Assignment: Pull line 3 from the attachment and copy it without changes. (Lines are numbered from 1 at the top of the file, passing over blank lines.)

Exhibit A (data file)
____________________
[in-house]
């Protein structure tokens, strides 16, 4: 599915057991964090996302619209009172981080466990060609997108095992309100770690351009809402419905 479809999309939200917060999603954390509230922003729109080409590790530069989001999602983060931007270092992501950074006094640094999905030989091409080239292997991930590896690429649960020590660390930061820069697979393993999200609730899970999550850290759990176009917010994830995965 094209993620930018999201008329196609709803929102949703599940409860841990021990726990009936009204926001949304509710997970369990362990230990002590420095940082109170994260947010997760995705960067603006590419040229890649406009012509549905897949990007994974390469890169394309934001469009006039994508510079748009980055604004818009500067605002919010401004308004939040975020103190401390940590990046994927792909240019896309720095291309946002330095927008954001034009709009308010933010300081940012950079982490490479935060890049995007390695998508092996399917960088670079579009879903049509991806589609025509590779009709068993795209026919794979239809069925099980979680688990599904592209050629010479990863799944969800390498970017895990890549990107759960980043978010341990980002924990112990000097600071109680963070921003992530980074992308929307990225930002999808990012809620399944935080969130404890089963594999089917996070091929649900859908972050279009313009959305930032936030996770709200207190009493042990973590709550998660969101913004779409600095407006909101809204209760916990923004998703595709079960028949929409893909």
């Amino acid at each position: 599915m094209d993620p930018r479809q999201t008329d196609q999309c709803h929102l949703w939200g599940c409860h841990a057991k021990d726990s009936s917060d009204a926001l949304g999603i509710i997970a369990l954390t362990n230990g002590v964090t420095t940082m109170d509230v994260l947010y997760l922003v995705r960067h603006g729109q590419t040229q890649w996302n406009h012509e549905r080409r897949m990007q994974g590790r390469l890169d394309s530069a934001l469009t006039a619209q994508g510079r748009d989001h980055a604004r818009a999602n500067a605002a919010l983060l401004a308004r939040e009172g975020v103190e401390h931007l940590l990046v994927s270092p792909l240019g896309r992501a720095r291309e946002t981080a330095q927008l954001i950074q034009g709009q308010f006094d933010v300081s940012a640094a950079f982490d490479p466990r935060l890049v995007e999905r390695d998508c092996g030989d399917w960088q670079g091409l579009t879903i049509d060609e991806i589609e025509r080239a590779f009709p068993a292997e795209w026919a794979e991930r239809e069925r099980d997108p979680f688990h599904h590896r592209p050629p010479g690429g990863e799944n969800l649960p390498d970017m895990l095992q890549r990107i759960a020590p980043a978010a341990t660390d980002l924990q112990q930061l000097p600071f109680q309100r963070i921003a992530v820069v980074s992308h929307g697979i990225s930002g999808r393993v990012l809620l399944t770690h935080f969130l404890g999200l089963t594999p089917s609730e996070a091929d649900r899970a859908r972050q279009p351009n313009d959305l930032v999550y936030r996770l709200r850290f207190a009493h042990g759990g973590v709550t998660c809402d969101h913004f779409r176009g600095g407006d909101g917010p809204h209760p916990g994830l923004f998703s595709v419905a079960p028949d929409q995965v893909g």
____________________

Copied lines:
């Amino acid at each position: 599915m094209d993620p930018r479809q999201t008329d196609q999309c709803h929102l949703w939200g599940c409860h841990a057991k021990d726990s009936s917060d009204a926001l949304g999603i509710i997970a369990l954390t362990n230990g002590v964090t420095t940082m109170d509230v994260l947010y997760l922003v995705r960067h603006g729109q590419t040229q890649w996302n406009h012509e549905r080409r897949m990007q994974g590790r390469l890169d394309s530069a934001l469009t006039a619209q994508g510079r748009d989001h980055a604004r818009a999602n500067a605002a919010l983060l401004a308004r939040e009172g975020v103190e401390h931007l940590l990046v994927s270092p792909l240019g896309r992501a720095r291309e946002t981080a330095q927008l954001i950074q034009g709009q308010f006094d933010v300081s940012a640094a950079f982490d490479p466990r935060l890049v995007e999905r390695d998508c092996g030989d399917w960088q670079g091409l579009t879903i049509d060609e991806i589609e025509r080239a590779f009709p068993a292997e795209w026919a794979e991930r239809e069925r099980d997108p979680f688990h599904h590896r592209p050629p010479g690429g990863e799944n969800l649960p390498d970017m895990l095992q890549r990107i759960a020590p980043a978010a341990t660390d980002l924990q112990q930061l000097p600071f109680q309100r963070i921003a992530v820069v980074s992308h929307g697979i990225s930002g999808r393993v990012l809620l399944t770690h935080f969130l404890g999200l089963t594999p089917s609730e996070a091929d649900r899970a859908r972050q279009p351009n313009d959305l930032v999550y936030r996770l709200r850290f207190a009493h042990g759990g973590v709550t998660c809402d969101h913004f779409r176009g600095g407006d909101g917010p809204h209760p916990g994830l923004f998703s595709v419905a079960p028949d929409q995965v893909g």